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  #65  
Old 09-29-2022, 11:04 AM
elkhunter11 elkhunter11 is online now
 
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Originally Posted by urban rednek View Post
I thought that as well; we might want to reconsider that sentiment.

https://calgarysun.com/news/local-ne...5-6e705b04836a
I wonder where they do they practise, and do their shooting qualifications? If it's a range operated outside of the city/police, perhaps they should dent CPS access?
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  #66  
Old 09-29-2022, 11:27 AM
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urban rednek urban rednek is offline
 
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Originally Posted by elkhunter11 View Post
I wonder where they do they practise, and do their shooting qualifications? If it's a range operated outside of the city/police, perhaps they should dent CPS access?
They have their own 100 meter outdoor covered range at their North Service Centre in NE Calgary. I don't know if they utilize any private facilities in their official capacity.

https://www.stantec.com/en/projects/...door-gun-range
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  #67  
Old 09-29-2022, 11:34 AM
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Apparently Saskatchewan is following suit!

https://www.westernstandard.news/new...2fd933bea.html
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  #68  
Old 10-14-2022, 12:58 PM
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IronNoggin IronNoggin is online now
 
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Someone asked previously why Alberta would bother setting up their own firearm license processing (and more) administration to replace that of the feds.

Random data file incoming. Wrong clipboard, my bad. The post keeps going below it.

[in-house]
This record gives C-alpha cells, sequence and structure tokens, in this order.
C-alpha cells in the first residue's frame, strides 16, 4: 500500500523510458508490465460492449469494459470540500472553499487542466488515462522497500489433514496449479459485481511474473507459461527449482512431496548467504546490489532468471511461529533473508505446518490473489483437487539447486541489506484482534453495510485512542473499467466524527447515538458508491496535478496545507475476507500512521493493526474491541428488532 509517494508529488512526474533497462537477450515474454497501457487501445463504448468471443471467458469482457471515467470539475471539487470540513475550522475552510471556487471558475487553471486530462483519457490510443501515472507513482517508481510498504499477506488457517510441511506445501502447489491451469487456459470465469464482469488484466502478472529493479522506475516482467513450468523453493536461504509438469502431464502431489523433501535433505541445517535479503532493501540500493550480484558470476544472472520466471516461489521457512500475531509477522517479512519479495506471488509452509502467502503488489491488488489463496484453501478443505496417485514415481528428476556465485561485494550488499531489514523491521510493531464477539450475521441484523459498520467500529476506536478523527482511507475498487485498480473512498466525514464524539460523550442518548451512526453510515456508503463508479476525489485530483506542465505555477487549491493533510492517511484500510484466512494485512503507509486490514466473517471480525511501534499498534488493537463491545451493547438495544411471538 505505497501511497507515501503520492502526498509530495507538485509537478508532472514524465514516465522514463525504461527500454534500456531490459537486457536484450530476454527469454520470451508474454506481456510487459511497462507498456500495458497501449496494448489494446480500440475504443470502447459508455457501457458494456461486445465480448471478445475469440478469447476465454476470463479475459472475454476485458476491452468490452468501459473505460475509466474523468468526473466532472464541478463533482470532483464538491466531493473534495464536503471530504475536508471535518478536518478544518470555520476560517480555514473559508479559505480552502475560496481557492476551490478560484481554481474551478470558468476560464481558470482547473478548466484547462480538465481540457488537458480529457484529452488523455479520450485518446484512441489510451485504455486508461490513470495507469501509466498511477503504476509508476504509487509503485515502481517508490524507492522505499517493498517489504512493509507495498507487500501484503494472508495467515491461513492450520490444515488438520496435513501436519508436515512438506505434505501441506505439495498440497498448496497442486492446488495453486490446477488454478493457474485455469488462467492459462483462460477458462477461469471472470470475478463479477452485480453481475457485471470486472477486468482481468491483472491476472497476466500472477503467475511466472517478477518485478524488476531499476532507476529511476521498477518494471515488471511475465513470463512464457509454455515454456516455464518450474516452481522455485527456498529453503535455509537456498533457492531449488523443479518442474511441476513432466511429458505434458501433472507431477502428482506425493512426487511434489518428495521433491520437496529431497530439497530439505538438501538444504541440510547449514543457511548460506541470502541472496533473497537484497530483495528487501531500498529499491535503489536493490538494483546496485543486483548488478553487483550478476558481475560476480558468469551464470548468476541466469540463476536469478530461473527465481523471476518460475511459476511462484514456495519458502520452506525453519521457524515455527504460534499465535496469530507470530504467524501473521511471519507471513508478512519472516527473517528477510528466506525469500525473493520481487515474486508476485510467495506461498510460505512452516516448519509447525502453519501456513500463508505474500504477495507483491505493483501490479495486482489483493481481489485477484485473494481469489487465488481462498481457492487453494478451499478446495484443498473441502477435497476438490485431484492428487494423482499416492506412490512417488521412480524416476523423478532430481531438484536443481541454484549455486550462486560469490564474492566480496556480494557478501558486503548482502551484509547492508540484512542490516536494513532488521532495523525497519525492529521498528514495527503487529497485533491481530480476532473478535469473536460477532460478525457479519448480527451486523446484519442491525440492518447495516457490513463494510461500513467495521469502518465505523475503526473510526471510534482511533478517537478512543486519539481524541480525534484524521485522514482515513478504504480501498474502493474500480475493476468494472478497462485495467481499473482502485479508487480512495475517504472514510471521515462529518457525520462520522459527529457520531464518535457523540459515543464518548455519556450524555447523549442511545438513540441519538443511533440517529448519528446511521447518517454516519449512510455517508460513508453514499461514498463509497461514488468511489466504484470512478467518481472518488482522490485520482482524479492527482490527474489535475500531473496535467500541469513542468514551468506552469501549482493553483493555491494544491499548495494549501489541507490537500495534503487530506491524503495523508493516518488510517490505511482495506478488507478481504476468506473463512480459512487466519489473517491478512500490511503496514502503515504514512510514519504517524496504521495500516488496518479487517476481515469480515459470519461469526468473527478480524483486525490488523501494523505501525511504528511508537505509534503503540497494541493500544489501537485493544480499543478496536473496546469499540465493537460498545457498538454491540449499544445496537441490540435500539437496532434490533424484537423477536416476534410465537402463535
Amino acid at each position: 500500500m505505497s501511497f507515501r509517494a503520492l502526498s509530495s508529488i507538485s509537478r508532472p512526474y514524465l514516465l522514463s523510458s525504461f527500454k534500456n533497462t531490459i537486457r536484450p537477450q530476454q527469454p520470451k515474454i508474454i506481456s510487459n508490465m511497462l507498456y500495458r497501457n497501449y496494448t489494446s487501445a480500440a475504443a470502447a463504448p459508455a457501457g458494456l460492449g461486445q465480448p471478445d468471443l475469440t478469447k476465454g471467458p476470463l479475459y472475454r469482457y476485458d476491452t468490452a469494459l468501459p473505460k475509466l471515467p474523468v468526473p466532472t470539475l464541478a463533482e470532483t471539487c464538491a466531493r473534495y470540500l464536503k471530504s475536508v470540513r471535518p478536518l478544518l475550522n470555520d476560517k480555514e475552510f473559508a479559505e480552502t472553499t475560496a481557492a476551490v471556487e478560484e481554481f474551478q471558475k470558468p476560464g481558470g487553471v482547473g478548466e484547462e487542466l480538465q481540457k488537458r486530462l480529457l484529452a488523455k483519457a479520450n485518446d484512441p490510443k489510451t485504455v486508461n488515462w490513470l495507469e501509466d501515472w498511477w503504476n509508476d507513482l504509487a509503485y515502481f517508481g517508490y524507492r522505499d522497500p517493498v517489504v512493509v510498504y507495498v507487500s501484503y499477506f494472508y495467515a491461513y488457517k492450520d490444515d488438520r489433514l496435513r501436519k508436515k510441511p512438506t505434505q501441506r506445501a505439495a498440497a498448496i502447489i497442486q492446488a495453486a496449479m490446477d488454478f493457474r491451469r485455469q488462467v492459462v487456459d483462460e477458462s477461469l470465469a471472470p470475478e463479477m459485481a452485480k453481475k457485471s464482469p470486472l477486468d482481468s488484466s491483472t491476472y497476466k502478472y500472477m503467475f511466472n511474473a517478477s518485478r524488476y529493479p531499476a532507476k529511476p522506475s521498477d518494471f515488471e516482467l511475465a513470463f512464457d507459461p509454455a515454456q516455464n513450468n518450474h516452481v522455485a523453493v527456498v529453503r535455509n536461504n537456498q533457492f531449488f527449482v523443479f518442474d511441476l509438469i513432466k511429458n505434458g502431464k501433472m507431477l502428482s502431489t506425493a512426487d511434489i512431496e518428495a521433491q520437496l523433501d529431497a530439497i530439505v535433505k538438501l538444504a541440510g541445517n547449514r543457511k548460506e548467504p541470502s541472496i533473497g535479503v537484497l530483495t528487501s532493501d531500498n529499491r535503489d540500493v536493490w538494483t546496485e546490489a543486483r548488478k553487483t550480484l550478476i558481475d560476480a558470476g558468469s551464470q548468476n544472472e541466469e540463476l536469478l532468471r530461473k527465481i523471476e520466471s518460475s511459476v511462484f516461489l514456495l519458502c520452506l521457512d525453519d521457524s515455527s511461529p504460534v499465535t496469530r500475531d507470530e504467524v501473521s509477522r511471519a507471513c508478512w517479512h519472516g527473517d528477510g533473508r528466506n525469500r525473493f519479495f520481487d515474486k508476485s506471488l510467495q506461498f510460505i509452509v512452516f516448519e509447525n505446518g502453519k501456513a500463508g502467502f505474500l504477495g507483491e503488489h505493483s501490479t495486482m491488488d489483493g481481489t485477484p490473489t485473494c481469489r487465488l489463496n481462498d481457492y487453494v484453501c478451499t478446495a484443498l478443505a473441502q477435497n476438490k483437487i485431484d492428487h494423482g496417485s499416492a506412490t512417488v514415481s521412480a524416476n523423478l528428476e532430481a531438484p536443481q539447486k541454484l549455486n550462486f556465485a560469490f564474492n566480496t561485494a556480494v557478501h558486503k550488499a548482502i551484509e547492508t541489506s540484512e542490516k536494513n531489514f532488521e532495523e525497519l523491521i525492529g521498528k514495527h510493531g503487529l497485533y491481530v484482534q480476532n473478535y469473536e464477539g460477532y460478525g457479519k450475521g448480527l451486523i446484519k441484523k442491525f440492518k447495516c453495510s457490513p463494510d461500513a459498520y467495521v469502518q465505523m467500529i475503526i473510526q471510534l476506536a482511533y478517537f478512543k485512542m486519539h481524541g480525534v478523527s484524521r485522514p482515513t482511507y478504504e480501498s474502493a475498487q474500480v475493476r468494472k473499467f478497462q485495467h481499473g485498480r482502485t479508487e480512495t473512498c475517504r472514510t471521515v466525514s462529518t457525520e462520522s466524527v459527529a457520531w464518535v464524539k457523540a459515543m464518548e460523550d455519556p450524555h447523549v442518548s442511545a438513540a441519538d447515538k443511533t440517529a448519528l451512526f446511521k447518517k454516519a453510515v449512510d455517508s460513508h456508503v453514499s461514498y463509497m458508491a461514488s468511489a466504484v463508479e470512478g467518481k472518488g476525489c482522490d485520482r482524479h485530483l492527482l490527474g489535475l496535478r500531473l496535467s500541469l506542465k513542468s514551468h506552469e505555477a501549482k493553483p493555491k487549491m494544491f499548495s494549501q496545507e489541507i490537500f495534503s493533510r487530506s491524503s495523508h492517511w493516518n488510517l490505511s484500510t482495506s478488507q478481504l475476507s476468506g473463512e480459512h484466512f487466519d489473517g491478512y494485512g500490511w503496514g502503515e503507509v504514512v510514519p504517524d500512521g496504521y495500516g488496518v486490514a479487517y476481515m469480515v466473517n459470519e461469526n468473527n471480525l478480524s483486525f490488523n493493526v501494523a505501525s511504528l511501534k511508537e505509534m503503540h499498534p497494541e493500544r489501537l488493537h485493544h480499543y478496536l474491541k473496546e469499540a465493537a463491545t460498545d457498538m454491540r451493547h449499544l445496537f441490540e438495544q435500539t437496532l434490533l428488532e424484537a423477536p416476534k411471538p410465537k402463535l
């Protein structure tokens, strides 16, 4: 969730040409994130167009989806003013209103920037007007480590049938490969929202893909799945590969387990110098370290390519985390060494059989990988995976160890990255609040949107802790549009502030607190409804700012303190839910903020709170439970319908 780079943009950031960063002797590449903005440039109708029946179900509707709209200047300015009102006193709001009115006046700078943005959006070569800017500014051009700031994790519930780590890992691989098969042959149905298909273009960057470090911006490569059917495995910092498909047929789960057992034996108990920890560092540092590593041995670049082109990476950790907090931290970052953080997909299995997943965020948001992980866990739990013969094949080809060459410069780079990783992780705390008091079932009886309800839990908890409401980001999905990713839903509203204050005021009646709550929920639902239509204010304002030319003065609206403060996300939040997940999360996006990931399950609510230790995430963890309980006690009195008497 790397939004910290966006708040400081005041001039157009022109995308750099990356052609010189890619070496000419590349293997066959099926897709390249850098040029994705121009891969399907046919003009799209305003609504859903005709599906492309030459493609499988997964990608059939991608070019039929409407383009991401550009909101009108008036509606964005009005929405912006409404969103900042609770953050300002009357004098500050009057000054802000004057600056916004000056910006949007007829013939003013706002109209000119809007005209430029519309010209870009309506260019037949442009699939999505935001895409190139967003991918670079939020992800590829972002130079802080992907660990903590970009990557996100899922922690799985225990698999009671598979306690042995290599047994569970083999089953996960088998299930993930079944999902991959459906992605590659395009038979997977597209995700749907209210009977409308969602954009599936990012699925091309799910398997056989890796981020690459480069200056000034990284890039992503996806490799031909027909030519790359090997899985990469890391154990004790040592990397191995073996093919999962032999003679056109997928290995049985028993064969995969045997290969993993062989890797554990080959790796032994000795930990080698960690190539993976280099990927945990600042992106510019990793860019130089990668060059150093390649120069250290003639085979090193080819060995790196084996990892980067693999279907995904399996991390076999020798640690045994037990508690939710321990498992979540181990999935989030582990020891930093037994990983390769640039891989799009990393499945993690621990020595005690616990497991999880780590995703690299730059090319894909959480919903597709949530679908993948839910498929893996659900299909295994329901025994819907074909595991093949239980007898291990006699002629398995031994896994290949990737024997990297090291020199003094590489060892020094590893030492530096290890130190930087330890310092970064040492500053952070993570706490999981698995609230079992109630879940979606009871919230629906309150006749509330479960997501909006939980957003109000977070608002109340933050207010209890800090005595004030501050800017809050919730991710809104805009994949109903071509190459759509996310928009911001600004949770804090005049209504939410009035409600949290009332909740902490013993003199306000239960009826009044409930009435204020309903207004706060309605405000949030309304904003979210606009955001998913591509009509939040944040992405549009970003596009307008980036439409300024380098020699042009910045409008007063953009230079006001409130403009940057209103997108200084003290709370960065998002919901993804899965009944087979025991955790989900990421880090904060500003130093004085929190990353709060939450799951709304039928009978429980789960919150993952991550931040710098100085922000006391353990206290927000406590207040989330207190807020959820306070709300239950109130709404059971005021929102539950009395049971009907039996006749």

Here's the short answer:

Alberta gun owners struggle to renew licenses due to massive federal delays


With hunting seasons open across Alberta, many firearms owners are finding themselves facing a difficult decision.

To have a firearm you must have a possession and acquisition license – also known as a PAL – but unusually long delays in renewing licenses means some will have to pass on their annual hunting trips or risk running afoul of the law.

The delays are affecting as many as 60,000 or 70,000 Albertans this year and Alberta's chief firearms officer Teri Bryant says applications are taking between six and nine months to complete.


https://calgary.ctvnews.ca/alberta-g...lays-1.6096055

I do not know if these delays are intentional, or due to incompetence. However it is quite clear problems with the current system exist and Alberta is preparing to tackle them head on.

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  #69  
Old 10-15-2022, 03:10 PM
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IronNoggin IronNoggin is online now
 
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𝐀𝐥𝐛𝐞𝐫𝐭𝐚 𝐏𝐫𝐞𝐦𝐢𝐞𝐫: 𝐏𝐫𝐨𝐩𝐞𝐫𝐭𝐲 & 𝐂𝐢𝐯𝐢𝐥 𝐑𝐢𝐠𝐡𝐭𝐬 𝐚𝐫𝐞 𝐏𝐫𝐨𝐯𝐢𝐧𝐜𝐢𝐚𝐥 𝐉𝐮𝐫𝐢𝐬𝐝𝐢𝐜𝐭𝐢𝐨𝐧

Alberta Premier Danielle Smith spoke with reporters at the legislative building in Edmonton after her first cabinet meeting.

The premier faced questions from reporters about her legislative priorities including her proposed Alberta Sovereignty Act. Smith echoed Justice Minister Tyler Shandro's position on the Trudeau governments federal buyback plan that would see the national RCMP enforce the confiscation of Albertans legally owned property.

https://www.facebook.com/watch/?v=813690619750097